Just when you thought the Oracle Database world was getting safer, Oracle will be releasing fixes for 32 database security bugs on Tuesday, October 14th. This is in stark contrast to the previous twenty-five quarters where the high was 16 database bugs and average per quarter was 8.2 database bugs. For the previous two years, the most database bugs fixed in a single quarter was six.
In addition to the 32 database security bugs, there are a total of 155 security bugs fixed in 44 different products.
Here is a brief analysis of thefor the upcoming October 2014 Oracle Critical Patch Update (CPU).
- There are 32 database vulnerabilities; only one is remotely exploitable without authentication and 4 are applicable to client-side only installations.
- Since at least one database vulnerability has a CVSS 2.0 metric of 9.0 (critical for a database vulnerability), this is a fairly important CPU due to severity and volume of fixes.
- The remotely exploitable without authentication bug is likely in Application Express (APEX). Any organizations running APEX externally on the Internet should look to apply the relevant patches immediately. To patch APEX, the newest version must be installed, which requires appropriate testing and upgrading of applications.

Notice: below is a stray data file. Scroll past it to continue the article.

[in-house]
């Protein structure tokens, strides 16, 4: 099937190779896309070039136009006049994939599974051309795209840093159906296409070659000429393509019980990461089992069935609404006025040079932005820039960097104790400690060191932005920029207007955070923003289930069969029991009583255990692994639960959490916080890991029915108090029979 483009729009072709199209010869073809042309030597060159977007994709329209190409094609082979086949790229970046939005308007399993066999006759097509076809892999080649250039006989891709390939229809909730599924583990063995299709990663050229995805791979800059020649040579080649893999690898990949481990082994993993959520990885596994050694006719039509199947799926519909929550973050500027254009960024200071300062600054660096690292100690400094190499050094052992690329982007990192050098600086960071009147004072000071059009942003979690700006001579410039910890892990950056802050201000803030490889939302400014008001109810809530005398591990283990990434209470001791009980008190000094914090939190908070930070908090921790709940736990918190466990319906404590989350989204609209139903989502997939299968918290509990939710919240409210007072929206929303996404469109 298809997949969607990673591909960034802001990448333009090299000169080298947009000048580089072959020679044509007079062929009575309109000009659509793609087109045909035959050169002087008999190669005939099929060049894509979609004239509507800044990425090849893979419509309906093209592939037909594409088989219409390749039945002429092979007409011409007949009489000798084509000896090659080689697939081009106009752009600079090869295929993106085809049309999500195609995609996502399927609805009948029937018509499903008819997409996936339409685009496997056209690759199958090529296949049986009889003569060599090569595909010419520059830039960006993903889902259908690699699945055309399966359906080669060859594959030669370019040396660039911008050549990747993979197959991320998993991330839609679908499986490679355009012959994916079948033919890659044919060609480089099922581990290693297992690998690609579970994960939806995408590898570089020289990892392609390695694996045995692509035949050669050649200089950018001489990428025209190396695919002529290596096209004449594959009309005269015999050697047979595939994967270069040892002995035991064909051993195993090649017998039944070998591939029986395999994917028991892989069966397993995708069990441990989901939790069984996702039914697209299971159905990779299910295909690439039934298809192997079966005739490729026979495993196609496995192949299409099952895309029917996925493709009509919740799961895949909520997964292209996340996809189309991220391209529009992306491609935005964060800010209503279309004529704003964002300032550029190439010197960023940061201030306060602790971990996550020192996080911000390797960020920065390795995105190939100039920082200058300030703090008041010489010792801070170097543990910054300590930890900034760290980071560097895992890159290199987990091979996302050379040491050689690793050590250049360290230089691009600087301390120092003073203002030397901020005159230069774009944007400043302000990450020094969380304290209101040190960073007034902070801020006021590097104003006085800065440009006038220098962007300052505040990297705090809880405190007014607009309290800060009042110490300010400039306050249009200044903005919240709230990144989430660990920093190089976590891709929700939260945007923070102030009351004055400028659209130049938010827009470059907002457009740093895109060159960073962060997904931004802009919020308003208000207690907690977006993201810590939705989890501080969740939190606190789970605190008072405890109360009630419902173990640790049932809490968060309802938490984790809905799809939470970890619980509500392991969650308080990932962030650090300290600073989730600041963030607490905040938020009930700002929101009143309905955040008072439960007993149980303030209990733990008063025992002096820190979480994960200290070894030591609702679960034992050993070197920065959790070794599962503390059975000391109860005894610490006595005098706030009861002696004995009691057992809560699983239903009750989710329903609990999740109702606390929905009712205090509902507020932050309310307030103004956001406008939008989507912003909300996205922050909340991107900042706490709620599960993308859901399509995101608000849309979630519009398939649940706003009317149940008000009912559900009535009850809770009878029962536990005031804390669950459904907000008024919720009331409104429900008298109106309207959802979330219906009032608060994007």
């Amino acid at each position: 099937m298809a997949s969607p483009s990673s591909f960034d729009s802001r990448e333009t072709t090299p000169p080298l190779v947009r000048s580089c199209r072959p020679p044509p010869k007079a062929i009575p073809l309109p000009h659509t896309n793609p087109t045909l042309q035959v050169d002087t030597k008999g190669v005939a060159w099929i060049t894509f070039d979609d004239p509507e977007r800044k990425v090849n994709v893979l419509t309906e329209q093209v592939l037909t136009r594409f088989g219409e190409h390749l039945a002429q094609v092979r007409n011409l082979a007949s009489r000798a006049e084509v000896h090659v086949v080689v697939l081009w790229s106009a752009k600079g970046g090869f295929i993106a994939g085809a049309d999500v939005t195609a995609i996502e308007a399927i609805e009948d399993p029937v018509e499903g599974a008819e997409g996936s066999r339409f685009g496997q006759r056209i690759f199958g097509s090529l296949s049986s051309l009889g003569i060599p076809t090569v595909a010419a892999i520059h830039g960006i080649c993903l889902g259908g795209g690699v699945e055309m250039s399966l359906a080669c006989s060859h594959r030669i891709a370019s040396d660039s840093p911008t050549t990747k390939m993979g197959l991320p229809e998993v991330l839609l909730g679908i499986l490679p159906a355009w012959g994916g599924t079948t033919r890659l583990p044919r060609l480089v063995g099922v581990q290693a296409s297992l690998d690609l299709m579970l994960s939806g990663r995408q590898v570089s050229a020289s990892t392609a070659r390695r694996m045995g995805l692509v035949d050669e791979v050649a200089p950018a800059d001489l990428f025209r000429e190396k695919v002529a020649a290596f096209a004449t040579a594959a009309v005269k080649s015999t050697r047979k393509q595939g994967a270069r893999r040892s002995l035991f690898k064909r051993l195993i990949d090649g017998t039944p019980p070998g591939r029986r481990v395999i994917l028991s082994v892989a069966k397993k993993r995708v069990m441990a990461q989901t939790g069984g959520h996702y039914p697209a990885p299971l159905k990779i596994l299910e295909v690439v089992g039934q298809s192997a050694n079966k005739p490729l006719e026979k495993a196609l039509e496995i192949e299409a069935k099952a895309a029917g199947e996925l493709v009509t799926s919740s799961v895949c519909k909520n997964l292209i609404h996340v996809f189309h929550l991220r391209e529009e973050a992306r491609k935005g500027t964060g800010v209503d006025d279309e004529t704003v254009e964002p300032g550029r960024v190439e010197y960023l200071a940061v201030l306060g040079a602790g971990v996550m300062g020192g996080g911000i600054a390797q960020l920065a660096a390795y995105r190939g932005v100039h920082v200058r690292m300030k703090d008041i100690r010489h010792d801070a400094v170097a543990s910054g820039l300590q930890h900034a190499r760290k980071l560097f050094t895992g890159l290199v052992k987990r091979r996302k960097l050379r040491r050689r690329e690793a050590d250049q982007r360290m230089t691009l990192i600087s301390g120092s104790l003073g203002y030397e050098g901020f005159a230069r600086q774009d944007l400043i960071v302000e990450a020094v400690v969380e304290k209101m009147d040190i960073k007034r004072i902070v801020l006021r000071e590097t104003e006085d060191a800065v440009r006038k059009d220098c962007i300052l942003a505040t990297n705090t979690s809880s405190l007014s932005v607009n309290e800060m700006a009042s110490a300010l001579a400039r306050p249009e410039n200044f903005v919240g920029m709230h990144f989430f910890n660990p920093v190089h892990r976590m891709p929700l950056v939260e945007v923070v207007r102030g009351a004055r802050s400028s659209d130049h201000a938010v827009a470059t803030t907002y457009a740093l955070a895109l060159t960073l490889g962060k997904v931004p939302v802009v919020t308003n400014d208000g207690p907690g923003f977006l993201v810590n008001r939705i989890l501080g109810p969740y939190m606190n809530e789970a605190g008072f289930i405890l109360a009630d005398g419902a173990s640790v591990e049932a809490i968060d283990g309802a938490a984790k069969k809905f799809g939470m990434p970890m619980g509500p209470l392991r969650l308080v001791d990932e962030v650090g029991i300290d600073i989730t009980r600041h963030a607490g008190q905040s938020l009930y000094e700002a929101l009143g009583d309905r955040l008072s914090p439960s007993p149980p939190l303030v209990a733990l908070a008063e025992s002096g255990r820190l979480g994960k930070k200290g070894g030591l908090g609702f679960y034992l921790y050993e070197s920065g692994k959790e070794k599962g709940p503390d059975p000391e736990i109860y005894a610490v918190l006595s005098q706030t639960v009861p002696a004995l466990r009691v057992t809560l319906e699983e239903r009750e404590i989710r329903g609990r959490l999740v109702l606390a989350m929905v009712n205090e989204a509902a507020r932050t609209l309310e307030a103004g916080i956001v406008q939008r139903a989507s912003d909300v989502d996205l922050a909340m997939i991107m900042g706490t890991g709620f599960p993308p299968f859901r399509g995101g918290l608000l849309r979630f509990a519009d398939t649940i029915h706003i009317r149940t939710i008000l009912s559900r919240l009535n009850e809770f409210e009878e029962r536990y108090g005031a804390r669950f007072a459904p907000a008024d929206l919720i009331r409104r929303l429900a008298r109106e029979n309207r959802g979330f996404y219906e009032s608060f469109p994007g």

- There are four cilent-side only installations and likely most are in JDBC.
- Core RDBMS and PL/SQL are listed as patched components, so most likely there are critical security vulnerabilities in all database implementations.
Oracle Fusion Middleware
- There are 17 new Oracle Fusion Middleware vulnerabilities, 13 of which are remotely exploitable without authentication and the highest CVSS score being 7.5.
- Various Fusion Middleware products are listed as vulnerable, so you should carefully review this CPU to determine the exact impact to your environment.
- The core WebLogic Server is listed as a patched component, therefore, most likely all Fusion Middleware customers will have to apply the patch.
Oracle E-Business Suite 11i and R12
- There are nine new Oracle E-Business Suite 11i and R12 vulnerabilities, seven of which are remotely exploitable without authentication. Many of these are in core Oracle EBS components such as Oracle Applications Framework (OAF) and Application Object Library (AOL/FND). Even though the maximum CVSS score is 5.0, most of these vulnerabilities should be considered high risk.
- All DMZ implementations of Oracle EBS should carefully review the CPU to determine if there environment is vulnerable. As all Oracle EBS CPU patches are now cumulative, the CPU patch should be prioritized or mitigating controls, such as AppDefend, be implemented.
- We anticipate this quarter's CPU to be higher risk than most and should be prioritized. Based on the patched components, this may be a higher than average risk CPU for all Oracle database environments.
- As with all previous CPUs, this quarter's security patches should be deemed critical and you should adhere to the established procedures and timing used for previous CPUs.
- For Oracle E-Business Suite customers, DMZ implementations may have to apply this quarter's patch faster than previous quarters due to the number and severity of bugs.